Third season of popular food show ‘A Bite of China’ faces fierce criticism

In his review published in the Guardian six years ago, British journalist Oliver Thring called Chinese documentary A Bite of China season one "The finest food TV ever." In 2012, the seven-episode TV show became a sensation after it aired on China Central Television (CCTV) and went viral online both at home and abroad. It was soon dubbed a "landmark of the Chinese documentary industry," and was followed by an equally popular season two in 2014. What Thring may not have been able to imagine at the time would be that this very same show would one day become the target of a storm of criticism and suspicion during its third season. To get more a bite of china, you can visit shine news official website.

Troubled third season

A Bite of China is a documentary series delves into the rich culture and history surrounding Chinese cuisine. In addition to introducing audiences to a large variety of mouth-watering dishes from across the country, the documentary also pieces together a bigger picture of Chinese society by explaining the origins of these dishes and how they are made, the relationship between people and food and a bit of Chinese philosophy. The first and second seasons were great successes, with the broadcast rights for the latter being licensed in more than 35 countries and regions for $350,000 an episode even before the second season aired on CCTV in April 2014. English versions of both seasons are available on Youtube, where they have received numerous likes from audiences all over the world.

"This is the best TV show I've ever seen about food. I'd hazard it's the best one ever made," wrote Thring in his review.

However, this past glory seems to have hit a hiccup as the third season, which started airing on CCTV on February 19, has been seen by viewers as a huge disappointment. On Chinese media review site Douban, A Bite of China season three has a low rating of 4.4 out of 10, far lower than the first season's high 9.3/10 and the second's 8/10.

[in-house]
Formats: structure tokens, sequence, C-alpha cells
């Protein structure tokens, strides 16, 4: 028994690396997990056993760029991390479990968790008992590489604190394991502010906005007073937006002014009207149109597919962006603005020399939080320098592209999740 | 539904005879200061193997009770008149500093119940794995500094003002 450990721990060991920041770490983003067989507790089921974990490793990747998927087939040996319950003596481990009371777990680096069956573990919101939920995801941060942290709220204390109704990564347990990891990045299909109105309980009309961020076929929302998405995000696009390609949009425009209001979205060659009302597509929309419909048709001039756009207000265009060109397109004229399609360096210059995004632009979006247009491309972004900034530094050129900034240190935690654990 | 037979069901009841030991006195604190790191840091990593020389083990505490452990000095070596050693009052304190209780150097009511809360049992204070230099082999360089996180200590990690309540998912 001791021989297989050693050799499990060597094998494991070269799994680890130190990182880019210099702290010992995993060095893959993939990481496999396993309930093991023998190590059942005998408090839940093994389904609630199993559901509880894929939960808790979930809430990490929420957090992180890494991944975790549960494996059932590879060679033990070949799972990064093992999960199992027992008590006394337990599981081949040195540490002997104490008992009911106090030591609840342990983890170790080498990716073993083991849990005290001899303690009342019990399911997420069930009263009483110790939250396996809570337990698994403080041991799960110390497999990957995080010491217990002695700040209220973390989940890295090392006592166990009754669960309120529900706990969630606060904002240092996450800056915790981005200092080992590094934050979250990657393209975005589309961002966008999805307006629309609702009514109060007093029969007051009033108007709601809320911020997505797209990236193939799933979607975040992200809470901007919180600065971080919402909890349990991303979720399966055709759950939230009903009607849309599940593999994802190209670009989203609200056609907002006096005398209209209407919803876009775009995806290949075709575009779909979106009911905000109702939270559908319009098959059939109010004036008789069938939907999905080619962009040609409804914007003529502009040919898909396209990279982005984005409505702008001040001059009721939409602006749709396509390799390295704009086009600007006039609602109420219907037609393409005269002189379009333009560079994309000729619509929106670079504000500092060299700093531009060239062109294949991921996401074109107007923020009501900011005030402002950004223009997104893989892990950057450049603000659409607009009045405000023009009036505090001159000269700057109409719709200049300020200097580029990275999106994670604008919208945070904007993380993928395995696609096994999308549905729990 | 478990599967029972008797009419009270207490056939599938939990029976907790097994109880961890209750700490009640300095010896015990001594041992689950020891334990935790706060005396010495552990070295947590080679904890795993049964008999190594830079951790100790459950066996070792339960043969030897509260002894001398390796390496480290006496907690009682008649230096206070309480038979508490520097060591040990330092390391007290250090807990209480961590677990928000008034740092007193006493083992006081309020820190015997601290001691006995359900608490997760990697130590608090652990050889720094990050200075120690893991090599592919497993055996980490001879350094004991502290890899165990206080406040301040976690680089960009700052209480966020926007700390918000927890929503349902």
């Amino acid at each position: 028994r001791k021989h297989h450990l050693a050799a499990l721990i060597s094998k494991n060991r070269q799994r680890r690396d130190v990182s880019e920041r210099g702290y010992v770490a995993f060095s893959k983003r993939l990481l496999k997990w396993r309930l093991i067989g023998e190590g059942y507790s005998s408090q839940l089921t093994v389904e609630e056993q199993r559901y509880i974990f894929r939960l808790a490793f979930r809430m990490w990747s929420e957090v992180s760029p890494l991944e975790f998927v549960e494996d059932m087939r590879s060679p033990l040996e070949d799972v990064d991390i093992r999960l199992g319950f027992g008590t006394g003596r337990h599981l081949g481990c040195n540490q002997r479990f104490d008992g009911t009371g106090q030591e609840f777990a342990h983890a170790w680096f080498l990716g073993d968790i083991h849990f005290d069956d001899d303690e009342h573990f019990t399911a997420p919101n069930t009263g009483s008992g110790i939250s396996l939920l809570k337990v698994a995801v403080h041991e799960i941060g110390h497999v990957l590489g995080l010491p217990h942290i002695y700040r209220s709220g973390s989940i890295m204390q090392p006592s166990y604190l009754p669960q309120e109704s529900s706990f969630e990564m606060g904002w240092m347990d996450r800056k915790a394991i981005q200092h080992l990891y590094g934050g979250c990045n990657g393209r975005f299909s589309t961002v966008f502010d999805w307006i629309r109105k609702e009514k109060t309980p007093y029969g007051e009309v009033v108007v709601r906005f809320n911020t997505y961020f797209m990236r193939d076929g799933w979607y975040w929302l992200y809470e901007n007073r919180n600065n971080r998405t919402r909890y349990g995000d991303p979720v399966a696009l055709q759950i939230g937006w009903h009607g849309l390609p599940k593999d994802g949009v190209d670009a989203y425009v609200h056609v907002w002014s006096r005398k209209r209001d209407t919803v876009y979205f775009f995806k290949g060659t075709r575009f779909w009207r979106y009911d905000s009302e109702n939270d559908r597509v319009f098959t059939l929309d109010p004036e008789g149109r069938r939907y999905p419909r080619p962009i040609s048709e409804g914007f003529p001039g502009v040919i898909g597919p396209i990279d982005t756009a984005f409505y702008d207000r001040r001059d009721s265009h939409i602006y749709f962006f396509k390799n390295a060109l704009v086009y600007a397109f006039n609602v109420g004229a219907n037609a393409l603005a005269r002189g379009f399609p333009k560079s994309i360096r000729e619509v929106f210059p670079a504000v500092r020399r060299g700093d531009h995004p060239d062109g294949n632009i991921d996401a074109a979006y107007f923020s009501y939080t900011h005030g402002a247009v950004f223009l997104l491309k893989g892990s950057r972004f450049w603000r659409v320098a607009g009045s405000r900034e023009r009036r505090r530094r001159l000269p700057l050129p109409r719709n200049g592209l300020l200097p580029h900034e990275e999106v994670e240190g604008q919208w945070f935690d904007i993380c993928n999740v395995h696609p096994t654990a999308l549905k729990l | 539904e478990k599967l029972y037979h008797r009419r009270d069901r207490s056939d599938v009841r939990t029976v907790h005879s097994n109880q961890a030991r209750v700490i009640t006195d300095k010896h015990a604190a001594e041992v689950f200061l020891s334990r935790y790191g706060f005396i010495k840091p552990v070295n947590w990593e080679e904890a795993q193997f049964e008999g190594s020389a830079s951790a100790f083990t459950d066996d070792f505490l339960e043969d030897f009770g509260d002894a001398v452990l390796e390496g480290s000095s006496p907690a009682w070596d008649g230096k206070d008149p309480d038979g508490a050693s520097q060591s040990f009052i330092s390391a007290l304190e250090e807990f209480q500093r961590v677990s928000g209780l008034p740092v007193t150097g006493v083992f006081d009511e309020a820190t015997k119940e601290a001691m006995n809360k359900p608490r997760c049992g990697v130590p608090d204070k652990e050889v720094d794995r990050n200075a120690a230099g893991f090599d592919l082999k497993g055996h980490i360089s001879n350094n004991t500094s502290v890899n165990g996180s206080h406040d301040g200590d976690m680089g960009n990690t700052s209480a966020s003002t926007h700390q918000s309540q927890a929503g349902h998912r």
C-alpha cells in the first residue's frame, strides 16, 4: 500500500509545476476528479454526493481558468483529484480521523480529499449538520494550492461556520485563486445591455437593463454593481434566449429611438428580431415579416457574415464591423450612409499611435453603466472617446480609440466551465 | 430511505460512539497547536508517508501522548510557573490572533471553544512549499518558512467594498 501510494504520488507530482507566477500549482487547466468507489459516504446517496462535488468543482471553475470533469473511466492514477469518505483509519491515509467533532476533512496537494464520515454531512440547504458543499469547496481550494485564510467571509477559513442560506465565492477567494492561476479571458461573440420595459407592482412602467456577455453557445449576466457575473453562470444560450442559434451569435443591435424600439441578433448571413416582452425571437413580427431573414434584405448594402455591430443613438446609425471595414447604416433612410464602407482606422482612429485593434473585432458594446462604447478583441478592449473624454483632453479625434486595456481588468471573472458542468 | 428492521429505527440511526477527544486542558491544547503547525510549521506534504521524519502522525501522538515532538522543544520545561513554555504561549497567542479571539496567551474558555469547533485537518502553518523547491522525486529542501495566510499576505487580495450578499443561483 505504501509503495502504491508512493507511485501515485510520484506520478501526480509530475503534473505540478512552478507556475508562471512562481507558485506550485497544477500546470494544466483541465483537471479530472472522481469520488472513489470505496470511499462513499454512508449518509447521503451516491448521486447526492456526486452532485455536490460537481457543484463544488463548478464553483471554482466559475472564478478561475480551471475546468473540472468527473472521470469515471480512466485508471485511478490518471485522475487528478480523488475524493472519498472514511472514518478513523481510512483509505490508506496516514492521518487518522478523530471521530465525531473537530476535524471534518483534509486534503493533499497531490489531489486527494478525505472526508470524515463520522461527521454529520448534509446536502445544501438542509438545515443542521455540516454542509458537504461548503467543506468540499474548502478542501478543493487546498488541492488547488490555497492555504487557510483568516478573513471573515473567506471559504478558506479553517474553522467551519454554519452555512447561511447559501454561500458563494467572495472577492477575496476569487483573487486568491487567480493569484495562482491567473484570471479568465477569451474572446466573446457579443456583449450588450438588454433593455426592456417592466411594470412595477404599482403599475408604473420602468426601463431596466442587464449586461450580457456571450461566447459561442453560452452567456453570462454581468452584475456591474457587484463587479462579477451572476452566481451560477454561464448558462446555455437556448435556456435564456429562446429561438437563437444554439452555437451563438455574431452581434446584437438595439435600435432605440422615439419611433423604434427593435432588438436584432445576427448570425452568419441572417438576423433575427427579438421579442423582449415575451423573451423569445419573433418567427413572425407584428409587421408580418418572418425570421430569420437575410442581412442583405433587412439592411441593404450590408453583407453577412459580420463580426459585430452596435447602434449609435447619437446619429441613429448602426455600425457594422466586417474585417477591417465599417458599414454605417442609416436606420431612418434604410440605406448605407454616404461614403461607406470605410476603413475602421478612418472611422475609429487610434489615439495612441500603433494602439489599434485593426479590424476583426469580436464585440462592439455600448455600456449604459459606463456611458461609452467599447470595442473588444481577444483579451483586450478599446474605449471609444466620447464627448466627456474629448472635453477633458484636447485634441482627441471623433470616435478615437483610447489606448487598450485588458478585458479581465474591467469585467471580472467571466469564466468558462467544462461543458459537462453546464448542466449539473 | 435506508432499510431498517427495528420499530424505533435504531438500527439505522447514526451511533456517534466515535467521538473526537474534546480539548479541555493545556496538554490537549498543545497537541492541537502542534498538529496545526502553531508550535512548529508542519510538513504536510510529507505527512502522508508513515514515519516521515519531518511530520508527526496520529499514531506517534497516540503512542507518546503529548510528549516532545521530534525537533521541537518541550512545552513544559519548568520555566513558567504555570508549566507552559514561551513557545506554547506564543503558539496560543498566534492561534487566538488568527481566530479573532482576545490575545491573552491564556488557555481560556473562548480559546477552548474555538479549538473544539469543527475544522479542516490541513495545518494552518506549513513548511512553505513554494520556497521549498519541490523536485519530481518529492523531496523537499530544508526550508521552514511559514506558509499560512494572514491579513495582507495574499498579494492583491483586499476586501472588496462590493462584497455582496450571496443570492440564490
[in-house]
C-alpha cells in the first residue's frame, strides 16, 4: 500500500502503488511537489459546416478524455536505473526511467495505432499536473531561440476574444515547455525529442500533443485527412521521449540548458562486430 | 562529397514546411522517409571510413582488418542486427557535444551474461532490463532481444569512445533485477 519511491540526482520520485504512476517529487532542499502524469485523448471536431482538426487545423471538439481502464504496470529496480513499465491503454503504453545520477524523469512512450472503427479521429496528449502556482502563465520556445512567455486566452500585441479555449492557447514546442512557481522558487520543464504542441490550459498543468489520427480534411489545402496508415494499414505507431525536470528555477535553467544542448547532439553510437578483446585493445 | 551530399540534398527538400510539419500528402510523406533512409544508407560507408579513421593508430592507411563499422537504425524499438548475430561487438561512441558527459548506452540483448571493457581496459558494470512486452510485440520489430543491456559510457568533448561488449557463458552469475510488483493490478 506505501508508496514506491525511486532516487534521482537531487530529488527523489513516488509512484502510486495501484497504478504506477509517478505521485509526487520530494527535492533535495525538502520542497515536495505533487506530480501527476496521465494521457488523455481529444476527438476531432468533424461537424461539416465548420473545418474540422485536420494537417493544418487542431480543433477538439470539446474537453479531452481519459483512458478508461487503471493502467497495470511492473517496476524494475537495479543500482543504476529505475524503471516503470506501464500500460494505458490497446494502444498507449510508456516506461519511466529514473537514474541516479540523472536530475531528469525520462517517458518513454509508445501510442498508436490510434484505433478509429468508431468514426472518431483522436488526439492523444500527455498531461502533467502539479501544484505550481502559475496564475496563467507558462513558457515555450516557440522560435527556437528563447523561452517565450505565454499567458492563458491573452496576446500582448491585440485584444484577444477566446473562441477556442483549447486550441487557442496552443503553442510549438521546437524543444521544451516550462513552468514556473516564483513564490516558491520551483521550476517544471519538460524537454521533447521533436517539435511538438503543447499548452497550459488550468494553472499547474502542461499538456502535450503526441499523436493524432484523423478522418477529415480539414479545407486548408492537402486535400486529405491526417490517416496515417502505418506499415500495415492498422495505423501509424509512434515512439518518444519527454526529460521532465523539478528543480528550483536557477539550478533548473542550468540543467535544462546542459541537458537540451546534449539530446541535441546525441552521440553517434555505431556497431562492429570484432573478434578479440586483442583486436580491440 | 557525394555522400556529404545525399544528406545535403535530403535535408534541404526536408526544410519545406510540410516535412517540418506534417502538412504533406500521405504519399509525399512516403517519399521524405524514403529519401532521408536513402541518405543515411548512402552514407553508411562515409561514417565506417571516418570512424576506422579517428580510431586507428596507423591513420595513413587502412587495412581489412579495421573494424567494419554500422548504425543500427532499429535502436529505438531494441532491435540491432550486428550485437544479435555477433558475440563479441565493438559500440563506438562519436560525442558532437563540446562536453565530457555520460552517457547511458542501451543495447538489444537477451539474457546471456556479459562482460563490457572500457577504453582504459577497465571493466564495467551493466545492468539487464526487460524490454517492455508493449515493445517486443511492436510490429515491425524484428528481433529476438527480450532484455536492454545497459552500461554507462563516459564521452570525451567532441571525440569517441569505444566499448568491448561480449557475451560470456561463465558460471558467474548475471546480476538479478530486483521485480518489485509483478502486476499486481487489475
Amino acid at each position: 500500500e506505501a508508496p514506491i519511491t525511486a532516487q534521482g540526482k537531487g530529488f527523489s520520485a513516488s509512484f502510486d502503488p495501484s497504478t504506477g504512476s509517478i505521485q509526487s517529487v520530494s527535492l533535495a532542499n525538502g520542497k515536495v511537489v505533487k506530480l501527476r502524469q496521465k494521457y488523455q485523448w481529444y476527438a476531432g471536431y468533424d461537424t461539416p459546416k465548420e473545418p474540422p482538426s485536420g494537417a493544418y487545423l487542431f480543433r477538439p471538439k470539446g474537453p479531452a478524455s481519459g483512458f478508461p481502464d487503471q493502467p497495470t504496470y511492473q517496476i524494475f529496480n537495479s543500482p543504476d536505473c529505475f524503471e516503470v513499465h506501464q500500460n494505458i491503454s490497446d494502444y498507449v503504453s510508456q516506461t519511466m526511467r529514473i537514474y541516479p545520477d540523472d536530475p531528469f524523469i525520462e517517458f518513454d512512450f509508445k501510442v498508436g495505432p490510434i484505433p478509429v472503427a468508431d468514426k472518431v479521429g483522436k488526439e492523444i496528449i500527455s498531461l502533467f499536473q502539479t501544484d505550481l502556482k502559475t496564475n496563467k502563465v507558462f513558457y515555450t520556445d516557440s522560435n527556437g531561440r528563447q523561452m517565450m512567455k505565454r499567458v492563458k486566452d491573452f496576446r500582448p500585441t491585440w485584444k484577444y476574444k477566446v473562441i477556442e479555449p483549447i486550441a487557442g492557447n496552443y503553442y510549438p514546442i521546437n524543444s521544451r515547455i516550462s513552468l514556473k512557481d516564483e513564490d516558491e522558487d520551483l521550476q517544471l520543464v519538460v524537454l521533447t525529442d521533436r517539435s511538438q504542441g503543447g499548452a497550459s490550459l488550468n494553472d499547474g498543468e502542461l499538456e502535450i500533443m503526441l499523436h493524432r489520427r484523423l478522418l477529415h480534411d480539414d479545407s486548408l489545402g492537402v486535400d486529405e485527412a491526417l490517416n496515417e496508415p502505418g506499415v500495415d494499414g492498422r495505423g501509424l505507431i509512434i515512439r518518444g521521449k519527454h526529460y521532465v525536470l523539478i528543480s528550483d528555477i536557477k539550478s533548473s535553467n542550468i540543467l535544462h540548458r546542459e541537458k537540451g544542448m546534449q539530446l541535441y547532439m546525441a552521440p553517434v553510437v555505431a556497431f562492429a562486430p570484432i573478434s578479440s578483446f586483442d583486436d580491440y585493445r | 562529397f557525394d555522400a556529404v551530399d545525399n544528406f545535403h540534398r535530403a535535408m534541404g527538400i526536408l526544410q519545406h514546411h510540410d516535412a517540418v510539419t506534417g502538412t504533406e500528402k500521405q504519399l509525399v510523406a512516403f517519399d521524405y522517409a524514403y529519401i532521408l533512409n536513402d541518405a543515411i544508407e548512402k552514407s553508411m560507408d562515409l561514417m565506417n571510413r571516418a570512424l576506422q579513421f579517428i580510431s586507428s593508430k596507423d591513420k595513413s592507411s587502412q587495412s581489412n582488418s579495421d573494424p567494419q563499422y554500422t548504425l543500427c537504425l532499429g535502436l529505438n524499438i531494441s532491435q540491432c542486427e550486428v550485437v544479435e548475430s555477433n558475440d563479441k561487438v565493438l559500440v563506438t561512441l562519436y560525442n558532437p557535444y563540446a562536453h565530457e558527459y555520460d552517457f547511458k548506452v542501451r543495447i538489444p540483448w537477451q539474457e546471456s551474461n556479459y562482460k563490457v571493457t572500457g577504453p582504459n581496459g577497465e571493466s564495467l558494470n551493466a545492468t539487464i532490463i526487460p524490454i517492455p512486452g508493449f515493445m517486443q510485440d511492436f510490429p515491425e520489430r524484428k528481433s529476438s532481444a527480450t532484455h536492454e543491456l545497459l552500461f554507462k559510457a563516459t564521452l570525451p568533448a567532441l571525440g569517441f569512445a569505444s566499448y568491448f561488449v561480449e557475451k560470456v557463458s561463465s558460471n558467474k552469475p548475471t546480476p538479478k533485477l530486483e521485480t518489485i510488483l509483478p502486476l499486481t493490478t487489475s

Complaining and criticizing the latest eight-episode production has already become something of a trend online. Criticism has mainly focused on two aspects: inaccurate or controversial content and the method of storytelling. For example, in the second episode, the documentary mixes up ma la tang and chuan chuan xiang, two different types of local spicy dishes in Sichuan Province; in the third episode, when making a traditional dish that called for Asian sea bass a largemouth bass was mistakenly used instead.

What's more controversial is the notion described in the episode four that "medicine and food spring from the same origin," which advocates the practice of integrating traditional Chinese medicine into dishes without mentioning the risks involved. One item on the show that has received the most criticism is the home-made "traditional Chinese medicine lipstick," which various domestic media outlets such as Phoenix Weekly and the China Business Journal have pointed out seemingly use so-called "three no" materials - materials bought online that do not list production dates, licensing info or the company address of the material maker.

As for the storytelling aspect of the show, the new season has focused more on the life stories of individuals than food. Criticism reached a peak after episode five aired a segment in which an in-depth introduction to traditional shuai mian, or "hitting noodle," was sacrificed to focus on the personal story of a rural chef who struggles to make a living in the big city so his daughter can receive a better education. This was followed by another story of a mother diagnosed with a rare incurable disease who tries to live life to the fullest by preparing an exquisite and complicated breakfast every day for her kid.

Segments such as these are commonplace in the new season, and have sparked debate online as to whether the program can still be considered a food documentary anymore.

"It's surprising that a food documentary would ignore the food itself," netizen Qing Que commented on, a popular Quora-like Q&A platform in China. Qing's comment received 9,000 likes and hundreds of replies.